DOI: 10.5176/2251-3566_L313.32

Authors: Yin Ling Cheung and Shuangjuan Kang

Along with the reported rise of plagiarism in academic writing across higher institutions in this era, plagiarism has received increasing research attention across a variety of fields. In the field of academic literacy, a large number of well-cited monographs and research articles have been generated to add on this already-heated scholarly discussion. Despite the abundance of literature, as many researchers have recently asserted, there seems very little that we know for sure about plagiarism. Such an uncertainty becomes even more acute with our deepening realization that the multi-dimensional, multi-factorial, heterogeneous and instable nature of plagiarism defy for a simple explanation, characterization, and approach. As a result, appeals are voiced since long by researchers that for future studies, pluralistic, integrative, ideographic perspective and approach instead of singular, nomothetic ones need to be taken in either its reconceptualization or investigation. Nevertheless, in reality, probably because of complex operationalization required or varied research orientations, the above-mentioned pluralistic perspectives have not yet translated into general research, not to mention the institutional practice. A majority of studies still approached plagiarism from a monolithic manner. Specifically, these studies either failed to acknowledge the existence of multiple and unintentional plagiarism verified by numerous studies, obstinately endorsing an absolute conceptualization or view plagiarism from a restrained or singular perspective such as cultural perspectives, developmental and/or enculturational perspectives, disciplinary perspectives or contextual perspectives, without realizing that these perspectives may possibly intertwine intricately around the plagiarism concerned. Thus, although insightful in their exploration of certain variable’s effect on plagiarism, there is ample space to doubt the findings generated might only be a fragmented representation.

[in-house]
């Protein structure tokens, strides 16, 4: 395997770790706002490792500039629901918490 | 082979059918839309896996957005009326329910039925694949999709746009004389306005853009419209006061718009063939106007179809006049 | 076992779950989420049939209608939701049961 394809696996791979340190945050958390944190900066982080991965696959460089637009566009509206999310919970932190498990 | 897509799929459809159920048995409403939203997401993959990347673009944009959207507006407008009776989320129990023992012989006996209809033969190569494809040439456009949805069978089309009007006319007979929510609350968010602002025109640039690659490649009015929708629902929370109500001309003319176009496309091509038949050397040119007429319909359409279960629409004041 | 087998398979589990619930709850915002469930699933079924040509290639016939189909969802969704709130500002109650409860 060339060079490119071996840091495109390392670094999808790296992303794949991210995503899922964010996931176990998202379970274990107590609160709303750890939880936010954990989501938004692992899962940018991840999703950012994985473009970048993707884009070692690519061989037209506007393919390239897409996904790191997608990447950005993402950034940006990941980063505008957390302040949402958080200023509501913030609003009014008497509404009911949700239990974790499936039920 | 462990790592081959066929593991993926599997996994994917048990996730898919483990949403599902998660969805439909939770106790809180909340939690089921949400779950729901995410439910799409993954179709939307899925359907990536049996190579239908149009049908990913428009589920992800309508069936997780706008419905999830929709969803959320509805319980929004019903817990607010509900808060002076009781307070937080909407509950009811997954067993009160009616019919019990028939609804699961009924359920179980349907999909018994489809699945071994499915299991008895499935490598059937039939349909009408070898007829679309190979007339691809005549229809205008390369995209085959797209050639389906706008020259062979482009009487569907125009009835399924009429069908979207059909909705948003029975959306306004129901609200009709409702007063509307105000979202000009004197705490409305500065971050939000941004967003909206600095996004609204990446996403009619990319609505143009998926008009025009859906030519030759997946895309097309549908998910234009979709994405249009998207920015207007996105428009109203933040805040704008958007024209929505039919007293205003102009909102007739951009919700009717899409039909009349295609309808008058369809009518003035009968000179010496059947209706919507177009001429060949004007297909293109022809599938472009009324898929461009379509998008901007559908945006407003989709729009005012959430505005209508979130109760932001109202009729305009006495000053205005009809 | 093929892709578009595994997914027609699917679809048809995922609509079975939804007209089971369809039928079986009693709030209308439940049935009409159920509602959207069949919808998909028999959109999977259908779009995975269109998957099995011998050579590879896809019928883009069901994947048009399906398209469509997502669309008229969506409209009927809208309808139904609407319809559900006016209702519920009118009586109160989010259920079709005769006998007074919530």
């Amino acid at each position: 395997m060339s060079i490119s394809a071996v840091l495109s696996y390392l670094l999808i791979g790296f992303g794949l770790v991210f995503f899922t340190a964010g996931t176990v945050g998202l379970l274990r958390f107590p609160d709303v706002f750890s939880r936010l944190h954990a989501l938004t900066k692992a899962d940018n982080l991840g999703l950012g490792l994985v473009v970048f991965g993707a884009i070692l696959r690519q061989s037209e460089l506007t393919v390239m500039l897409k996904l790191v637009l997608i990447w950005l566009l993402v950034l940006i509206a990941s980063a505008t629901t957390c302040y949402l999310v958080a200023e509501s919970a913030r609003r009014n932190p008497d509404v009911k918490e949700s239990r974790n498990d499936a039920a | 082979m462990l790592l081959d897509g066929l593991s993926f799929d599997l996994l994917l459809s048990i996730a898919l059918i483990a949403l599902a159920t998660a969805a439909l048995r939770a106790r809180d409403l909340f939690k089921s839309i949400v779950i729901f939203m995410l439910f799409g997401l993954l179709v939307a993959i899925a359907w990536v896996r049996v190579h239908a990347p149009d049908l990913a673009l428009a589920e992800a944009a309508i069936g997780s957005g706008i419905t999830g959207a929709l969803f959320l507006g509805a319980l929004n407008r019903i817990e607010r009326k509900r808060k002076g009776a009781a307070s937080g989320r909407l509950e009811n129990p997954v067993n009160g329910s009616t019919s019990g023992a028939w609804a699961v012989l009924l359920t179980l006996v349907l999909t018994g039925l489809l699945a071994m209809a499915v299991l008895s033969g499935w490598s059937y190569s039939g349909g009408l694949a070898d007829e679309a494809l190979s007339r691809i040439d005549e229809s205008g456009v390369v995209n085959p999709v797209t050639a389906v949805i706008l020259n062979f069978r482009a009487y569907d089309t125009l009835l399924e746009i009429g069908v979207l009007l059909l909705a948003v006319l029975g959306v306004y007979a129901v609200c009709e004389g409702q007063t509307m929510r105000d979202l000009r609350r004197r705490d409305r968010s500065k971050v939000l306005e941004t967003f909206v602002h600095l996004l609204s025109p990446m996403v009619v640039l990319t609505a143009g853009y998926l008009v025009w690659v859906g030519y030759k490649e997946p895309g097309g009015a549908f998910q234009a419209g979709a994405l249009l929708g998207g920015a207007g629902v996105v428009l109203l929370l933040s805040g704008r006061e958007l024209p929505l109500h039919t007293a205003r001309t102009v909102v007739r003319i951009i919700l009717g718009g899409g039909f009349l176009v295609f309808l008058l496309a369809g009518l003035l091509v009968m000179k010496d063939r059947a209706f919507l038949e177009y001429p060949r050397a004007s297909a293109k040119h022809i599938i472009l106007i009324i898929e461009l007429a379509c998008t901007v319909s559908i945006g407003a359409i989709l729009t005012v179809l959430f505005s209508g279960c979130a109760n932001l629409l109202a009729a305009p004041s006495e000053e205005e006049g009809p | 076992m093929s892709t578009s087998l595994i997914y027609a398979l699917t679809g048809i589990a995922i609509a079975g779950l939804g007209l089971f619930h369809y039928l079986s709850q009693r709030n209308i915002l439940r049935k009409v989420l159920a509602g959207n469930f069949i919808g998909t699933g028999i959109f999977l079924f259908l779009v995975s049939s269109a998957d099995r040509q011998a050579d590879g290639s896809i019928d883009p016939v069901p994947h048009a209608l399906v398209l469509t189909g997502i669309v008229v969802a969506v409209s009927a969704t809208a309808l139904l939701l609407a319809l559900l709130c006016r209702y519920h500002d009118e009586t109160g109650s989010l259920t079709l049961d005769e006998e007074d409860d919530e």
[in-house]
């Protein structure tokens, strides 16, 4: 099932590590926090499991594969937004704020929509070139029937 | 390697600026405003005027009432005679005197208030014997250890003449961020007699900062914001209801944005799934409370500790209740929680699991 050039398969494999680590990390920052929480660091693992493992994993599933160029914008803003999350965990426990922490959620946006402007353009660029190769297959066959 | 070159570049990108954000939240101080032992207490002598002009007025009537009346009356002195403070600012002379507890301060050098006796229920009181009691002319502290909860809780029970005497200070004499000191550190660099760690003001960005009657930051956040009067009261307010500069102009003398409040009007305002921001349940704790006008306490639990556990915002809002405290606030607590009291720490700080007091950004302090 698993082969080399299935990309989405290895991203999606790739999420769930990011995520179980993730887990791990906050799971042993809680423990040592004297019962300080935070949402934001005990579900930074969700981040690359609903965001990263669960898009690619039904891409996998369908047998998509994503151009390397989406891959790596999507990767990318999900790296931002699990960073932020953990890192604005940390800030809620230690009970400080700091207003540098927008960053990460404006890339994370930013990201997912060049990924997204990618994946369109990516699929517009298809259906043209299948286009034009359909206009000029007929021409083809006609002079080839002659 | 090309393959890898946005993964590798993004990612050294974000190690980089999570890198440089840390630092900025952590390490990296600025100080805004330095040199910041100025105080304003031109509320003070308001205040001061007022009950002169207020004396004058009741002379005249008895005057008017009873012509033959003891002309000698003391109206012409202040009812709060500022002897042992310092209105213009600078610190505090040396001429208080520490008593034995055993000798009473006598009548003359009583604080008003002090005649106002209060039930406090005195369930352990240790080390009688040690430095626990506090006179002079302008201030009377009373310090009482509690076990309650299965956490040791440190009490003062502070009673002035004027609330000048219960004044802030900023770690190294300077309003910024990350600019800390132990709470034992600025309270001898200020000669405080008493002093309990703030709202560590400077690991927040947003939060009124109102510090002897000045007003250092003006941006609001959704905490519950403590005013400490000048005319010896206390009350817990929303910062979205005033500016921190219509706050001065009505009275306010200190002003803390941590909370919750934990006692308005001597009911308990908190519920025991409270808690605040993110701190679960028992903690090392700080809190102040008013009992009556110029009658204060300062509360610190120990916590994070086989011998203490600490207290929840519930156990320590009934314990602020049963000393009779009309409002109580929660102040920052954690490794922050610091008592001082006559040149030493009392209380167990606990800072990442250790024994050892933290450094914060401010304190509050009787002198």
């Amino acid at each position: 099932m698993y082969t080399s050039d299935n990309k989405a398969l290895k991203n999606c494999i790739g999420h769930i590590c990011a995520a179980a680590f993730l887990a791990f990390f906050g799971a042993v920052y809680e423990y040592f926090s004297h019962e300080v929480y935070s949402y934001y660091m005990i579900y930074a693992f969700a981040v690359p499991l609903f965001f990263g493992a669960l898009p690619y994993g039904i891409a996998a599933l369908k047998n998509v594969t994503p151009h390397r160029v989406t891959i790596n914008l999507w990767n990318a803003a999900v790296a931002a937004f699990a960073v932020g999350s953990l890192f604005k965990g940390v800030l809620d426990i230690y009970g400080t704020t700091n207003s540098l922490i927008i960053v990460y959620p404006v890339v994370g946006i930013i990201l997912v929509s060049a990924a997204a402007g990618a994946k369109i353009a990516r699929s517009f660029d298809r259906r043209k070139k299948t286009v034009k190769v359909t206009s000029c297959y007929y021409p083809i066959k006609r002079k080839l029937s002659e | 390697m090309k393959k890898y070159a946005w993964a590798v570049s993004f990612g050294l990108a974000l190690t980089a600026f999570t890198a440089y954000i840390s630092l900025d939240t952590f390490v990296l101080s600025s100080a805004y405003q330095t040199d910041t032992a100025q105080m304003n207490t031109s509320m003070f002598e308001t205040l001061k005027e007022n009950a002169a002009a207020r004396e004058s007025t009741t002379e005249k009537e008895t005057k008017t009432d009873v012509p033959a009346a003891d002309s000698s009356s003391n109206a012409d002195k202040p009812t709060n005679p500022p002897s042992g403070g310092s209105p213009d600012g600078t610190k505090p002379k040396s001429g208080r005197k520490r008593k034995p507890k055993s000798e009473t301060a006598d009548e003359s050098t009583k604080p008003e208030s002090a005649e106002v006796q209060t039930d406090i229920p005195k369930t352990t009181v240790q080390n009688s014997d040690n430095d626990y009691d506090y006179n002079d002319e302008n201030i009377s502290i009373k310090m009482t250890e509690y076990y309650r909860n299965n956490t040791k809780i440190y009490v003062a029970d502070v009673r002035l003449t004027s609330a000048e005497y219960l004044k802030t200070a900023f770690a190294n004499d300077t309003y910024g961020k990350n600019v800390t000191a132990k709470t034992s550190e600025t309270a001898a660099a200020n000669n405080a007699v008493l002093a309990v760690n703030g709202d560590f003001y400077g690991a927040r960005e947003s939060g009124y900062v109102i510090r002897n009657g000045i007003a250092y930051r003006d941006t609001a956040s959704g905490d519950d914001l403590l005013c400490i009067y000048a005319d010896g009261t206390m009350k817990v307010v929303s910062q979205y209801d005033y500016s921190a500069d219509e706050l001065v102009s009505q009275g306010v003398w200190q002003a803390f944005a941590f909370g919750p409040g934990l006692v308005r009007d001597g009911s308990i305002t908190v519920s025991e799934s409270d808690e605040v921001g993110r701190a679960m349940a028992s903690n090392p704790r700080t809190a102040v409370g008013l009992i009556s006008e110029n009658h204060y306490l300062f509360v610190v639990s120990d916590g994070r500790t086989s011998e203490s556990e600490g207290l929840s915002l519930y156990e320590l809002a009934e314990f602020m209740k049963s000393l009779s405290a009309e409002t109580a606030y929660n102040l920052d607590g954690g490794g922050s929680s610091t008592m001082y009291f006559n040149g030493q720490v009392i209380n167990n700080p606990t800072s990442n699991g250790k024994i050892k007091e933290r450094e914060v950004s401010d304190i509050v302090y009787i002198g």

textual borrowing, perspectives on plagiarism, reconceptualization of plagiarism

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